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Ciênc. saúde coletiva vol.22 número10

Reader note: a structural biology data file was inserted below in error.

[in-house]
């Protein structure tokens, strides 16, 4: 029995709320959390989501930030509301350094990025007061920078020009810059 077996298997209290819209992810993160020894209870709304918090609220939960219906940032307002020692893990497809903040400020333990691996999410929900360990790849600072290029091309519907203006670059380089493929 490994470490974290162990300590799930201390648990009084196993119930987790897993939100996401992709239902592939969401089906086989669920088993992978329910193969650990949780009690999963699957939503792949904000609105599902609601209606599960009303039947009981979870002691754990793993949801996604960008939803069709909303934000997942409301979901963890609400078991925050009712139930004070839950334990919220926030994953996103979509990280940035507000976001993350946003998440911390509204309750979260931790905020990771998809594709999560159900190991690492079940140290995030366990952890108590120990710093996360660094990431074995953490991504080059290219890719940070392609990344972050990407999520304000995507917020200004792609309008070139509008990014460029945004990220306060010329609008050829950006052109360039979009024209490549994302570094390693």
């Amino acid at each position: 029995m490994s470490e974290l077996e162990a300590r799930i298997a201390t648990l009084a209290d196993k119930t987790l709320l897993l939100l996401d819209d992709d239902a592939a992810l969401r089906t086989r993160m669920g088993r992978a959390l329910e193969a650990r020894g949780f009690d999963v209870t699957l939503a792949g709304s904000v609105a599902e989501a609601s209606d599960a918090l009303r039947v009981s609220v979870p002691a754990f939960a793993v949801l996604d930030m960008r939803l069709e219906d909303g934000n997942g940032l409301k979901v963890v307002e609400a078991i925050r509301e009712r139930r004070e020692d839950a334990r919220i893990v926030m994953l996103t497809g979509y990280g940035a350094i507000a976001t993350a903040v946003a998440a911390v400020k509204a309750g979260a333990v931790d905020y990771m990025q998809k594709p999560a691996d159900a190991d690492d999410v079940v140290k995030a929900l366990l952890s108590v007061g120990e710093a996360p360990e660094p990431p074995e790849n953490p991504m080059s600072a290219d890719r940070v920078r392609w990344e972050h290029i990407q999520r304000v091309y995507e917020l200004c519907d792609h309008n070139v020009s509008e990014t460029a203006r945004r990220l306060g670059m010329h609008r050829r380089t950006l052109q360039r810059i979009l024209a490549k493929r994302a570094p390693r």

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DOI: 10.1590/1413-812320172210.12002016 Wanessa da Silva de Almeida 1 Célia Landmann Szwarcwald 1 Instituto de Comunicação e Informação Científica e Tecnológica em Saúde, Fiocruz. Av. Brasil 4365/Biblioteca de Manguinhos/225, Manguinhos. 21040-360 Rio de Janeiro RJ Brasil. wanessa.silva@ icict.fiocruz.br 1 Abstract The aim of this paper is to propose indicators of adequacy and to estimate correction factors for deaths reported to SIM. In 2014, we carried out a Proactive Search to capture deaths that occurred in 2012 in a sample of municipalities in the regions North and Northeast, and the states of Minas Gerais, Mato Grosso and Goiás. To characterize the coverage of deaths information, we proposed indicators of adequacy by municipality. Correction factors were estimated for individuals one year of age or older and younger than 1 year old. Among the deaths of people aged one year or more, the coverage was above 90% in 12 states. As for infant deaths, the coverage was less than 80% in 7 states. The results of the regression models showed association between the correction factors estimated and the proposed indicators of adequacy. We found very poor death information in 227 municipalities, for which the reported number of infant deaths even after correction, could not reach the minimum expected. Although the progress made in information of vital data in Brazil is recognized, the results show that our greatest challenge is to reach rural and remote municipalities, which do not yet have adequate vital information. Key words Mortality registries, Vital statistics, Mortality, Estimation techniques, Brazil ARTICLE Adequacy of mortality data and correction of reported deaths from the Proactive Search of Deaths 3193 Almeida WS, Szwarcwald CL 3194 Introduction The commitment to reach the Millennium Development Goals (MDG) established in 1990 revealed the need for reliable data to monitor health indicators1. Particularly among vulnerable groups such as women and children, MDGs are seen as fundamental measures of human development2. Several countries have accepted the challenge to broadly improvematernal and child health conditions. This movement uncovered issues around the development of health indicators used to assess the achievement of MDGs. An adequate assessment of the progress achieved ensured accountability among country members and strengthened their commitment to the United Nations3. Few developing countries have adequate vital information systems to calculate reliable indicators4. Further, population surveys are not useful to assess the progress towards goals1. Instead, the maintenance of continuous recording systems that provide good coverage of births and deaths is the best way to monitor temporal trends for health indicators3. Brazil has two vital information systems: Mortality Information System (SIM),created in 1976 after the implementation of the standardized death certificate (DO) throughout the country, and Live Birth Information System (SINASC),implemented in 1994, and based on the declaration of live birth (DNV).Hospitals are required to issue a DNV for all hospital births. The two systems are managed by the Ministry of Health (MS) the objective of these systems is to provide subsidies to characterize the profile of deaths and birth in the country. The information is available online for all Brazilian municipalities up to 20145. Recognizing the importance of vital information systems, the Ministry of Health in partnership with states and municipalities invested in data quality improvement and coverage expansion of the SIM and SINASC, and prioritized strategies toreach the poorest regions of the country as well as those with large gaps in quality and coverage of data6. The country invested in technological improvements, implementation of standard forms (DO and DNV),development of data processing routines, and publicizing ofdata online by municipality allowing for rapid identification of inconsistencies6. Particularly in the last 15 years, significant improvement in vital information was directly linked to the establishment of goals to increase coverage of mortality information in states and municipalities, the development of monitoring dashboards, the establishment of infant and maternal death review committees as well as committee to review deaths due to ill-defined causes, and the expansion of the surveillance of infant deaths and deaths among women of childbearing age5,7. In parallel to these improvements, there was the development of methods to assess the coverage and regularity of vital statistics8,9. Data linkage using other national information systems was used to identify deaths not reported to the SIM10,11. In addition, since 2000, three Proctive Search surveys were carried outto identify unreported vital statistics events. The aims of the first two surveys were to validate the criteria for adequacy of vital information and to estimate the coverage of the SIM and SINASC in Brazilian states and the Federal District (hereafter referred to as Unidades Federativas or UFs)8,12,13. The third Proactive Search survey only searched for unreported deaths. The second Proactive Searchsurvey, which collected data on deaths and live births occurred in 2008, was carried out in a probabilistic sample of municipalities in the Northeast and Legal Amazon. Data from this survey was critical to develop maternal and infant indicators in the UFs using vital statistics data. By using correction factors estimated according to the level of adequacy of information on deaths and live births, it was possible to generalize the methodology to other years13,14. This represented a large shift in the way mortality indicators were calculated in Brazil –previously indirect demographic methods were used to estimate mortality for all states of the North and Northeast regions as well as for the states of Minas Gerais, Mato Grosso and Goiás15. Now, with this new methodology based on data from proactive search of deaths, indicators such as infant mortality rate and maternal mortality ratiocould be calculated annually and used to assess temporal changes14,16. Despite of the enormous advancesin coverage and quality of the data, which allowed the monitoring of the Millennium Development Goals as well as national and regional targets, both systems, SIM and SINASC, still have important gaps. These gaps hinder the use of information on mortality and live births in several Brazilian municipalities11-13,16,17. Based on the findings of the Proactive Search of Deaths carried out in 2014, related to events occurred in 2012, the 3195 Methods Vital information adequacy criteria and correction factors were estimated based on the Proactive Search survey that was carried out between May and October 2014 and collected data on deaths (fetal and non-fetal) occurred between January 1st and December 31st, 2012. The survey occurred in a probabilistic sample of 79 small and medium-sized municipalities (all but one with fewer than 100,000 inhabitants) in 19 states, including all states in the North and Northeast regions and the states of Minas Gerais, Mato Grosso, and Goiás; these states are known to have poor data quality13. Sample selection was stratified by groups based on two criteria: age-standardized mortality rate for the period 2009-2011, and infant mortality rate. Age-standardized mortality rates (ASMR) were calculatedusing 2010 Brazilian population as the standard population and then split into six categories: 2 per 1,000 inhabitants, 2 and